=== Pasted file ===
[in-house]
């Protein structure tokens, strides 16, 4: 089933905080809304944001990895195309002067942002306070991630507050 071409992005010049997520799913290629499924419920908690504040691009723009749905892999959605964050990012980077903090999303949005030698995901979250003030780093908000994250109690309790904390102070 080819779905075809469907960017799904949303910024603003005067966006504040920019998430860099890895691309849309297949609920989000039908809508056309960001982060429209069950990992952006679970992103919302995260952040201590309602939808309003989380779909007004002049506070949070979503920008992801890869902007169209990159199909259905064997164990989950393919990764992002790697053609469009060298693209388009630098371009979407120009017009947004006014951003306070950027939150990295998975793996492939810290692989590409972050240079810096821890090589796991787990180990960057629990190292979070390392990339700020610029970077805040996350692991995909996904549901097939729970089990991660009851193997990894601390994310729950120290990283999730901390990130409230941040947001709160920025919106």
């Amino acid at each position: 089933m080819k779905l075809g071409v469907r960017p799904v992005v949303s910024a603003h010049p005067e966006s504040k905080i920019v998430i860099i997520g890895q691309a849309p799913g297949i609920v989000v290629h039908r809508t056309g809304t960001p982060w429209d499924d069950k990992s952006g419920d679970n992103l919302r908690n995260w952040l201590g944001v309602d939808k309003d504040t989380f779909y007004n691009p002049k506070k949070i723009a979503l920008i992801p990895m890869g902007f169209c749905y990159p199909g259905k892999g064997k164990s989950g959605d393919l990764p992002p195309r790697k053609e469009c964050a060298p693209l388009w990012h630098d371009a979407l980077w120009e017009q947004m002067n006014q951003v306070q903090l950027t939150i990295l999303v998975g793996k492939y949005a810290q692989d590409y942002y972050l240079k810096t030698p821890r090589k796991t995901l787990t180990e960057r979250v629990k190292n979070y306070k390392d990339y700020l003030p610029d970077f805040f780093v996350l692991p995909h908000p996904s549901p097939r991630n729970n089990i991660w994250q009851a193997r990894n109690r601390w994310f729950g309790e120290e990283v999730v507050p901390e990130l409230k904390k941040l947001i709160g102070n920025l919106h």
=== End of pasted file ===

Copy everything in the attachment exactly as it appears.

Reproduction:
[in-house]
């Protein structure tokens, strides 16, 4: 089933905080809304944001990895195309002067942002306070991630507050 071409992005010049997520799913290629499924419920908690504040691009723009749905892999959605964050990012980077903090999303949005030698995901979250003030780093908000994250109690309790904390102070 080819779905075809469907960017799904949303910024603003005067966006504040920019998430860099890895691309849309297949609920989000039908809508056309960001982060429209069950990992952006679970992103919302995260952040201590309602939808309003989380779909007004002049506070949070979503920008992801890869902007169209990159199909259905064997164990989950393919990764992002790697053609469009060298693209388009630098371009979407120009017009947004006014951003306070950027939150990295998975793996492939810290692989590409972050240079810096821890090589796991787990180990960057629990190292979070390392990339700020610029970077805040996350692991995909996904549901097939729970089990991660009851193997990894601390994310729950120290990283999730901390990130409230941040947001709160920025919106």
């Amino acid at each position: 089933m080819k779905l075809g071409v469907r960017p799904v992005v949303s910024a603003h010049p005067e966006s504040k905080i920019v998430i860099i997520g890895q691309a849309p799913g297949i609920v989000v290629h039908r809508t056309g809304t960001p982060w429209d499924d069950k990992s952006g419920d679970n992103l919302r908690n995260w952040l201590g944001v309602d939808k309003d504040t989380f779909y007004n691009p002049k506070k949070i723009a979503l920008i992801p990895m890869g902007f169209c749905y990159p199909g259905k892999g064997k164990s989950g959605d393919l990764p992002p195309r790697k053609e469009c964050a060298p693209l388009w990012h630098d371009a979407l980077w120009e017009q947004m002067n006014q951003v306070q903090l950027t939150i990295l999303v998975g793996k492939y949005a810290q692989d590409y942002y972050l240079k810096t030698p821890r090589k796991t995901l787990t180990e960057r979250v629990k190292n979070y306070k390392d990339y700020l003030p610029d970077f805040f780093v996350l692991p995909h908000p996904s549901p097939r991630n729970n089990i991660w994250q009851a193997r990894n109690r601390w994310f729950g309790e120290e990283v999730v507050p901390e990130l409230k904390k941040l947001i709160g102070n920025l919106h």